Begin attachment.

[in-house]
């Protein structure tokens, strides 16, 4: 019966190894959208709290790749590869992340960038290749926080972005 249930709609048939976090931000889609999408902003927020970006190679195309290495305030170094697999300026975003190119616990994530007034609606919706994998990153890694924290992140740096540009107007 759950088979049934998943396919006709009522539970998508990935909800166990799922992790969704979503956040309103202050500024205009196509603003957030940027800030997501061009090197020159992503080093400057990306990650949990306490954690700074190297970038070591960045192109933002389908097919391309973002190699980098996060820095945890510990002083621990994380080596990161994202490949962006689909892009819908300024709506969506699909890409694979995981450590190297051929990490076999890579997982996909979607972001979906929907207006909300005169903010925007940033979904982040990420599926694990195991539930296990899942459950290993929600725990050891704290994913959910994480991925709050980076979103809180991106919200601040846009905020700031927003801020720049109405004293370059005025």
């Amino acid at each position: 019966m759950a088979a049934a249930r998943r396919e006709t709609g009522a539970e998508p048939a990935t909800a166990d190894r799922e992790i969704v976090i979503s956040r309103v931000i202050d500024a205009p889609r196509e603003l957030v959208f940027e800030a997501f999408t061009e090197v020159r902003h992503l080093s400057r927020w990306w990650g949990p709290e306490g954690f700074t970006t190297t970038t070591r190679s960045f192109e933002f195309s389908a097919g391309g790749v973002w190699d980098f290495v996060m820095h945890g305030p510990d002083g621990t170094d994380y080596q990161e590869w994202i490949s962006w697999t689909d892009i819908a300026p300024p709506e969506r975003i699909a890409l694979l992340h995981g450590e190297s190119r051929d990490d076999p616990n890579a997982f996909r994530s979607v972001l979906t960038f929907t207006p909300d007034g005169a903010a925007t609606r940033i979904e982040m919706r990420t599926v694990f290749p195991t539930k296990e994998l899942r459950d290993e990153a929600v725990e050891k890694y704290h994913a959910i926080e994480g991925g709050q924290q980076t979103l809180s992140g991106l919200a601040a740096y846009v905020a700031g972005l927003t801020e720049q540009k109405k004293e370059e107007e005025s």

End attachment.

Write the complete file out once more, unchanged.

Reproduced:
[in-house]
């Protein structure tokens, strides 16, 4: 019966190894959208709290790749590869992340960038290749926080972005 249930709609048939976090931000889609999408902003927020970006190679195309290495305030170094697999300026975003190119616990994530007034609606919706994998990153890694924290992140740096540009107007 759950088979049934998943396919006709009522539970998508990935909800166990799922992790969704979503956040309103202050500024205009196509603003957030940027800030997501061009090197020159992503080093400057990306990650949990306490954690700074190297970038070591960045192109933002389908097919391309973002190699980098996060820095945890510990002083621990994380080596990161994202490949962006689909892009819908300024709506969506699909890409694979995981450590190297051929990490076999890579997982996909979607972001979906929907207006909300005169903010925007940033979904982040990420599926694990195991539930296990899942459950290993929600725990050891704290994913959910994480991925709050980076979103809180991106919200601040846009905020700031927003801020720049109405004293370059005025």
């Amino acid at each position: 019966m759950a088979a049934a249930r998943r396919e006709t709609g009522a539970e998508p048939a990935t909800a166990d190894r799922e992790i969704v976090i979503s956040r309103v931000i202050d500024a205009p889609r196509e603003l957030v959208f940027e800030a997501f999408t061009e090197v020159r902003h992503l080093s400057r927020w990306w990650g949990p709290e306490g954690f700074t970006t190297t970038t070591r190679s960045f192109e933002f195309s389908a097919g391309g790749v973002w190699d980098f290495v996060m820095h945890g305030p510990d002083g621990t170094d994380y080596q990161e590869w994202i490949s962006w697999t689909d892009i819908a300026p300024p709506e969506r975003i699909a890409l694979l992340h995981g450590e190297s190119r051929d990490d076999p616990n890579a997982f996909r994530s979607v972001l979906t960038f929907t207006p909300d007034g005169a903010a925007t609606r940033i979904e982040m919706r990420t599926v694990f290749p195991t539930k296990e994998l899942r459950d290993e990153a929600v725990e050891k890694y704290h994913a959910i926080e994480g991925g709050q924290q980076t979103l809180s992140g991106l919200a601040a740096y846009v905020a700031g972005l927003t801020e720049q540009k109405k004293e370059e107007e005025s």